Wills__Power_of_Attorney___Guardianship

Report
Guardianship,
Wills & Power of
Attorney
Planning Ahead
7 AUGST2013
The information provided in this session is for information
purposes only.
It must not be relied on as legal advice.
You should seek legal advice about your own particular
circumstances.
WHAT IS THE HUNTER COMMUNITY LEGAL CENTRE?
The Hunter Community Legal Centre (HCLC) is an independent, not for profit,
community legal centre funded by the State and Federal Governments.
HCLC provides free legal advice and assistance to disadvantaged people who live,
work or study in the Newcastle, Lake Macquarie, Port Stephens, Great Lakes and
Hunter Valley regions of New South Wales.
You can call HCLC for free legal advice on 4040 9120 at the following times:
Monday: 10.00 am – 12.00 noon
Wednesday: 2.00 pm – 4.00 pm
Friday: 10.00 am – 12 noon
Wills
• Why you need one & how to get one
Power of Attorney
• Decisions about your finances
Guardianship
• Decisions about your health and
lifestyle
WHAT IS A WILL?
A will is a legal document that names the
people you want to receive your property
and possessions at the date of your death.
These people are
known as your
beneficiaries.
This includes everything you own,
including your home, land, car, money in
the bank, superannuation and
insurance policies, shares, jewellery,
household contents, antiques,
collections, intellectual property
DO I NEED A WILL?
It is essential to make a will if
you are concerned about
who will receive your assets
and belongings after you die.
WHAT IF I DON’T HAVE A WILL?
• Anyone who dies without a valid will, has their assets divided up according to a
Government formula rather than their own wishes.
• Sometimes your estate goes to your relatives, but if your nearest living relatives
are your cousins, your estate will go to the State Government.
A man passed away but had not created a will. He had an estate worth $180,000.
He had no birth certificate and it could not be established that his birth was ever
registered. Authorities could not establish who was his next of kin.
His whole estate passed to the Government.
WHAT IF I DON’T HAVE A WILL: CASE STUDY
A 21 year old girl with no will was killed in a motor vehicle accident
during the course of her employment. The girl’s estate was awarded
$200,000 in compensation.
The government formula discussed above said that this money should
be divided equally between her mother and father.
In this case the girl’s father had deserted the family weeks before she
was born. She had had no contact with him throughout her life.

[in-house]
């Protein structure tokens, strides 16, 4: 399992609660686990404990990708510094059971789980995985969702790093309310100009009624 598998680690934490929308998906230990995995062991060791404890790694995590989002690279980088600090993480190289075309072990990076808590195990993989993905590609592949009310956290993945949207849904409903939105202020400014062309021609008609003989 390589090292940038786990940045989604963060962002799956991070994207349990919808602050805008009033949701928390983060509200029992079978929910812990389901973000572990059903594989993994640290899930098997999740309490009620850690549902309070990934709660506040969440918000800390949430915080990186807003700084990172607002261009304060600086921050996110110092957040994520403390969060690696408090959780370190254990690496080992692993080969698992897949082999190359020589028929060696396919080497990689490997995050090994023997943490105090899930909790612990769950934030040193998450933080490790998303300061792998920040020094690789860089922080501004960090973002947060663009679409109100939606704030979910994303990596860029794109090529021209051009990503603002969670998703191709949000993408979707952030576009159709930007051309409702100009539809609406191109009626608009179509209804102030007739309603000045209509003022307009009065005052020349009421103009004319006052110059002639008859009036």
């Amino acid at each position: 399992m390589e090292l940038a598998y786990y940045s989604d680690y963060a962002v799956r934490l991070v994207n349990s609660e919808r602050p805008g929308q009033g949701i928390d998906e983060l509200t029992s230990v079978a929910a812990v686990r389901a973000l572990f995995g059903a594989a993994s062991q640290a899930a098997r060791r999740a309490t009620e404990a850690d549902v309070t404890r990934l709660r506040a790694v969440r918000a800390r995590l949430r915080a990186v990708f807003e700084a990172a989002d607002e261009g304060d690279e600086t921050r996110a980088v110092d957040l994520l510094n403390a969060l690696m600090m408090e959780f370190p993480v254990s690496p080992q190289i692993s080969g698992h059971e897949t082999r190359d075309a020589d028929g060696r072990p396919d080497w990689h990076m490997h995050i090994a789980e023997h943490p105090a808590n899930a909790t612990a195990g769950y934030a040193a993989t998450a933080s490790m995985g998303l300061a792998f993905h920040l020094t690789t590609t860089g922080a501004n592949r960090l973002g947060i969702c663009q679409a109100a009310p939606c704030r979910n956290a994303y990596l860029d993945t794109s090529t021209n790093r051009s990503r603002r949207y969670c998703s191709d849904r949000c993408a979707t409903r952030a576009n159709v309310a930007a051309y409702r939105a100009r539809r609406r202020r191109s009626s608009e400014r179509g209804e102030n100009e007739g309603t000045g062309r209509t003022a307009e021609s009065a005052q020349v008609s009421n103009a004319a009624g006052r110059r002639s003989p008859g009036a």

Nonetheless, he was still entitled to $100,000.
A VALID WILL MUST BE…
• A will can be
typed or
handwritten
• Verbal promises
are not enough
In Writing
Signed
• Your signature
must be
included at the
end of the
document
• Two witnesses must
be present when you
sign your will
• Witnesses must also
sign the document.
Witnessed
If your will is not made in this manner, it may not be enforceable.
CAN I MAKE A WILL MYSELF?
• You can make a will yourself if you wish.
Printed will forms are available from
most newsagents and post offices.
• There is no legal requirement that a
Solicitor draft your will.
• However, it’s a very good idea to seek
legal advice before making such an
important document.
WHY GET HELP TO DRAFT MY WILL?
A man filled in a ‘do-it-yourself’ Will form that he had bought at his local
post office.
He intended to leave his whole estate to his wife. He accidentally wrote
her name down in the wrong section of the form. He left the section
where he was supposed to nominate his beneficiaries blank.
The will was not valid because it effectively left his whole estate to no one.
LEGAL LINGO: INTESTACY
If you die without a Will you are said to die “intestate.”
Even if there is a will, intestacy may occur for a number of reasons:
•
the Will says who some things should go to, but forgets to distribute some other assets
•
the Will is not valid because it has not been signed and witnessed properly
•
the person who made the Will did not have the mental capacity to do so at the time
•
the Will has been poorly drafted and the technical legal requirements have not been met.
The Supreme Court of NSW will appoint an “administrator” to deal with intestacy. This may not
be the person you would have chosen yourself.
The administrator’s duties involve arranging the funeral, collecting assets, and distributing
them after paying any debts and taxes.
WHO CAN HELP ME WRITE MY WILL
The Hunter Community Legal Centre cannot draft
wills.
You can get free help with your will from:
• A state government department called NSW
Trustee & Guardian
• Some private law firms offer a free will service tp
community groups (eg. Ashurst’s Pro Bono Wills
Service)
You can also get help from:
• A private solicitor
• A private trustee service
(look them up online or in the yellow pages)
NSW TRUSTEE & GUARDIAN
 This is a specialist government body that
drafts wills and administers estates.
 If you appoint them as the executor of
your estate, they can draft your will for
free (although you will have to pay some
administrative fees)
• You can book an appointment at their
local office or attend a Community Wills
Day
Local Office: 158 King Street, Newcastle
Phone: 1300 364 103
Website: www.tag.nsw.gov.au
MARRIAGE & DIVORCE
If you made a will when you were
single, and then get married later,
your will might be revoked.
It is a good idea to make a new will
after marriage, even if it is the same.
Divorce will revoke:
• Any gift to your former spouse
• The appointment of your former
spouse as executor, trustee or
guardian.
Divorce does NOT revoke the whole will.
But is still worth updating it after divorce
WHAT IS A POWER OF ATTORNEY?
A Power
of Attorney enables you to
authorise someone to make financial
decisions on your behalf if you ever
find yourself in a situation where you lack
the capacity to make those decisions
yourself.
People might appoint a power of attorney if:
• They are going to be overseas for a long period
of time
• They are temporarily ill/bedridden
• When they expect to lose capacity as a result of
a chronic illness (in this case you would need